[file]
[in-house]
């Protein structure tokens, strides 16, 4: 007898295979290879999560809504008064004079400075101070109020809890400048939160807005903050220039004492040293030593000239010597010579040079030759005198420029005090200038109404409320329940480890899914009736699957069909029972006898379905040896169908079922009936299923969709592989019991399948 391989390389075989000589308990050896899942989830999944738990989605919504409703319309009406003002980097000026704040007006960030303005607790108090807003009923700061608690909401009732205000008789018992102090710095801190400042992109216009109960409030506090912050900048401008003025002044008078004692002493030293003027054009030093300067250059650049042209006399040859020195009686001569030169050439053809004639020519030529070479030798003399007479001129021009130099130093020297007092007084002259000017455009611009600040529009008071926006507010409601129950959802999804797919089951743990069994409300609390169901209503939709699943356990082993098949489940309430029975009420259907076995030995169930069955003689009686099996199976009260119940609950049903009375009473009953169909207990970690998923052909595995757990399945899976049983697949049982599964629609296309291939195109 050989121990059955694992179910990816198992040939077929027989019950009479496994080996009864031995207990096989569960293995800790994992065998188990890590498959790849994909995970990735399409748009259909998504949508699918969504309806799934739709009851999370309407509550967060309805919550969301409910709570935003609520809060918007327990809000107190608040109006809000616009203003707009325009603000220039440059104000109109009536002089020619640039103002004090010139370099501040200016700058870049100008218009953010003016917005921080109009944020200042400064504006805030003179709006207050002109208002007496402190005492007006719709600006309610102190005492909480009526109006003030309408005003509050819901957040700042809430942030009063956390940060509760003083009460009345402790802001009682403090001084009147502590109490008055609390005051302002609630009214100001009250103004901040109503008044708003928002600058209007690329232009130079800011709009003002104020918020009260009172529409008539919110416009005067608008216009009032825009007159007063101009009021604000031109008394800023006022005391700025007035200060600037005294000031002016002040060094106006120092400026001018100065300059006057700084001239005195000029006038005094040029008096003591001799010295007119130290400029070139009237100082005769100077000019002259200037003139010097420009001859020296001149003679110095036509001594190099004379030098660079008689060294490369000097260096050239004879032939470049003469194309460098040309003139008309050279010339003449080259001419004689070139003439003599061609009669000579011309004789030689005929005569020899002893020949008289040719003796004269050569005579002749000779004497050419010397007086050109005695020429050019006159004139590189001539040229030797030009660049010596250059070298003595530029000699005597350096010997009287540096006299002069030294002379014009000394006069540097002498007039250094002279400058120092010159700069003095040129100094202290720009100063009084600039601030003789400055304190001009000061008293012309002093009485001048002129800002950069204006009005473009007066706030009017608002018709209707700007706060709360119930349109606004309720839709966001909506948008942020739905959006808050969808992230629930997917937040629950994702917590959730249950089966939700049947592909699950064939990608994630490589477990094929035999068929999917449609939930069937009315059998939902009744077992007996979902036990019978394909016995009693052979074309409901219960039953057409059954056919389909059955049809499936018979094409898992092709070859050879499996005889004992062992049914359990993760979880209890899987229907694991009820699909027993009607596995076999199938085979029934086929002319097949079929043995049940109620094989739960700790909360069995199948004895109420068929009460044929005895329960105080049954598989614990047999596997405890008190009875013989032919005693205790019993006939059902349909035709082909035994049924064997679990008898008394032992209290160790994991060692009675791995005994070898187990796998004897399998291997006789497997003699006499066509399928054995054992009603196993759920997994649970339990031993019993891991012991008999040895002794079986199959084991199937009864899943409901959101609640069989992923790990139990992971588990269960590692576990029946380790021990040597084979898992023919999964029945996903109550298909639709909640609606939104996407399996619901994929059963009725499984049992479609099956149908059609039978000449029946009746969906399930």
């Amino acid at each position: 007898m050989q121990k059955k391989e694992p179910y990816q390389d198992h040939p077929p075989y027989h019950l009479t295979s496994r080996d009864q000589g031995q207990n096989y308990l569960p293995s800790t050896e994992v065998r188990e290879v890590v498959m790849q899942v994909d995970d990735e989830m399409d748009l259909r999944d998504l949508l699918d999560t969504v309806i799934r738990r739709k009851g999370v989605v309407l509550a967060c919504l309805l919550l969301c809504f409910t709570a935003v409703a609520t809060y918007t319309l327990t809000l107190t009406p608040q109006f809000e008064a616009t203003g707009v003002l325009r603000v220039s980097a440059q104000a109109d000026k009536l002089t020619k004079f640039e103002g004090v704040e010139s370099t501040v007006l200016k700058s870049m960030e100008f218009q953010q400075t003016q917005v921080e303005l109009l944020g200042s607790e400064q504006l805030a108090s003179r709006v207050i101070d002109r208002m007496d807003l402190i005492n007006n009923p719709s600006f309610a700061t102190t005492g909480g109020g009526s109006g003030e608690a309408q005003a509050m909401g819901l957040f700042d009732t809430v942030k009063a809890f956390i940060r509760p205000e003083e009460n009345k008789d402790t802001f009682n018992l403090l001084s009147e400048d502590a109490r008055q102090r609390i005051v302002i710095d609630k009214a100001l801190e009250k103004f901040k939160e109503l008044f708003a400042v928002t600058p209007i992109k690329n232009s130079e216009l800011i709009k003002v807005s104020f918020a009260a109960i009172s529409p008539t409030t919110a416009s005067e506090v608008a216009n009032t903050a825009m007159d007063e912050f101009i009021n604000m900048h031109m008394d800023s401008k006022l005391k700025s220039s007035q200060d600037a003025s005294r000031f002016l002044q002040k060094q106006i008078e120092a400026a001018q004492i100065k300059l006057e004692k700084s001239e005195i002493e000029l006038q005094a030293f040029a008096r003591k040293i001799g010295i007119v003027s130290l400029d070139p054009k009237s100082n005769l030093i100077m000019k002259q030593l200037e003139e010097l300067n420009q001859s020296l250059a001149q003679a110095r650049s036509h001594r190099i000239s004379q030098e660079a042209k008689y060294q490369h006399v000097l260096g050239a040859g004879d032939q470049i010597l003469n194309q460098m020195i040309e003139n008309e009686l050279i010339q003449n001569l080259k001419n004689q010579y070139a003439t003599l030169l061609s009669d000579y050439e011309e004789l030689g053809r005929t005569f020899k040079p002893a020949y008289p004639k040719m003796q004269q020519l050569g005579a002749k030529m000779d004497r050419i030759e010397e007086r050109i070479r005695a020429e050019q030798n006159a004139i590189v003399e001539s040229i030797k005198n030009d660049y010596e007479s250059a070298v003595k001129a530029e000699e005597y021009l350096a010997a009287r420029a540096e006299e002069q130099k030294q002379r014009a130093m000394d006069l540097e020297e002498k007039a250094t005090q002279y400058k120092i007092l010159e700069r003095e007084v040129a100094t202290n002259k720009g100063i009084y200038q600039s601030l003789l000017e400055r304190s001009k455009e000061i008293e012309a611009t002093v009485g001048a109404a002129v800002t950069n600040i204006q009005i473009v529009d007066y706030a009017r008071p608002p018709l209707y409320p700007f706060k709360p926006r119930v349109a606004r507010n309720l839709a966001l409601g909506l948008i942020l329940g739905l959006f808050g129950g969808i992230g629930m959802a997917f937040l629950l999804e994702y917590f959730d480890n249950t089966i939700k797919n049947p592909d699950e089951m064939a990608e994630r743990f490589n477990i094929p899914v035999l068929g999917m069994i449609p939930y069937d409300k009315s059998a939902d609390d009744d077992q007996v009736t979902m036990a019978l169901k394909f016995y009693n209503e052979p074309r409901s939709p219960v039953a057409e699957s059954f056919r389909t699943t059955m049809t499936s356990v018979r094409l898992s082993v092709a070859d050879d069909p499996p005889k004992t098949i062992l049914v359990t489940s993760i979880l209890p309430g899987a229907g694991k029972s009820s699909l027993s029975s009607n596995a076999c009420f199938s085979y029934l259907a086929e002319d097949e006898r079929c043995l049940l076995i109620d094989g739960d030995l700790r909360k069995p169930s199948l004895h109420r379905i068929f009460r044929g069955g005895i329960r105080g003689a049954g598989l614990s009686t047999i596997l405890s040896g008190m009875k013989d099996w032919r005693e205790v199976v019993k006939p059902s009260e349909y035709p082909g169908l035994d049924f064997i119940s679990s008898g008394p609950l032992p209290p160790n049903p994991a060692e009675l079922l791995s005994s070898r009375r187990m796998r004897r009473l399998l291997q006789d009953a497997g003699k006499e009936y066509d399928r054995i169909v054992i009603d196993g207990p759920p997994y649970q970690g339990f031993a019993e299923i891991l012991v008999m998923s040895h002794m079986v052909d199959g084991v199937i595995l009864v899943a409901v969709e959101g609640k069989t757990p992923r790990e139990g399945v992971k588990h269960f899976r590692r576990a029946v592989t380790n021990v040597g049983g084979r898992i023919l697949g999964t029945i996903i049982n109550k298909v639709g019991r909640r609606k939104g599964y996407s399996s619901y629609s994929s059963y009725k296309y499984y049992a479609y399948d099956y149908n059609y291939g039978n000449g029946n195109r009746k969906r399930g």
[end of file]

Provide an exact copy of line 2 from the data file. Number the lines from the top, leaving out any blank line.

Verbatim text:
């Protein structure tokens, strides 16, 4: 007898295979290879999560809504008064004079400075101070109020809890400048939160807005903050220039004492040293030593000239010597010579040079030759005198420029005090200038109404409320329940480890899914009736699957069909029972006898379905040896169908079922009936299923969709592989019991399948 391989390389075989000589308990050896899942989830999944738990989605919504409703319309009406003002980097000026704040007006960030303005607790108090807003009923700061608690909401009732205000008789018992102090710095801190400042992109216009109960409030506090912050900048401008003025002044008078004692002493030293003027054009030093300067250059650049042209006399040859020195009686001569030169050439053809004639020519030529070479030798003399007479001129021009130099130093020297007092007084002259000017455009611009600040529009008071926006507010409601129950959802999804797919089951743990069994409300609390169901209503939709699943356990082993098949489940309430029975009420259907076995030995169930069955003689009686099996199976009260119940609950049903009375009473009953169909207990970690998923052909595995757990399945899976049983697949049982599964629609296309291939195109 050989121990059955694992179910990816198992040939077929027989019950009479496994080996009864031995207990096989569960293995800790994992065998188990890590498959790849994909995970990735399409748009259909998504949508699918969504309806799934739709009851999370309407509550967060309805919550969301409910709570935003609520809060918007327990809000107190608040109006809000616009203003707009325009603000220039440059104000109109009536002089020619640039103002004090010139370099501040200016700058870049100008218009953010003016917005921080109009944020200042400064504006805030003179709006207050002109208002007496402190005492007006719709600006309610102190005492909480009526109006003030309408005003509050819901957040700042809430942030009063956390940060509760003083009460009345402790802001009682403090001084009147502590109490008055609390005051302002609630009214100001009250103004901040109503008044708003928002600058209007690329232009130079800011709009003002104020918020009260009172529409008539919110416009005067608008216009009032825009007159007063101009009021604000031109008394800023006022005391700025007035200060600037005294000031002016002040060094106006120092400026001018100065300059006057700084001239005195000029006038005094040029008096003591001799010295007119130290400029070139009237100082005769100077000019002259200037003139010097420009001859020296001149003679110095036509001594190099004379030098660079008689060294490369000097260096050239004879032939470049003469194309460098040309003139008309050279010339003449080259001419004689070139003439003599061609009669000579011309004789030689005929005569020899002893020949008289040719003796004269050569005579002749000779004497050419010397007086050109005695020429050019006159004139590189001539040229030797030009660049010596250059070298003595530029000699005597350096010997009287540096006299002069030294002379014009000394006069540097002498007039250094002279400058120092010159700069003095040129100094202290720009100063009084600039601030003789400055304190001009000061008293012309002093009485001048002129800002950069204006009005473009007066706030009017608002018709209707700007706060709360119930349109606004309720839709966001909506948008942020739905959006808050969808992230629930997917937040629950994702917590959730249950089966939700049947592909699950064939990608994630490589477990094929035999068929999917449609939930069937009315059998939902009744077992007996979902036990019978394909016995009693052979074309409901219960039953057409059954056919389909059955049809499936018979094409898992092709070859050879499996005889004992062992049914359990993760979880209890899987229907694991009820699909027993009607596995076999199938085979029934086929002319097949079929043995049940109620094989739960700790909360069995199948004895109420068929009460044929005895329960105080049954598989614990047999596997405890008190009875013989032919005693205790019993006939059902349909035709082909035994049924064997679990008898008394032992209290160790994991060692009675791995005994070898187990796998004897399998291997006789497997003699006499066509399928054995054992009603196993759920997994649970339990031993019993891991012991008999040895002794079986199959084991199937009864899943409901959101609640069989992923790990139990992971588990269960590692576990029946380790021990040597084979898992023919999964029945996903109550298909639709909640609606939104996407399996619901994929059963009725499984049992479609099956149908059609039978000449029946009746969906399930």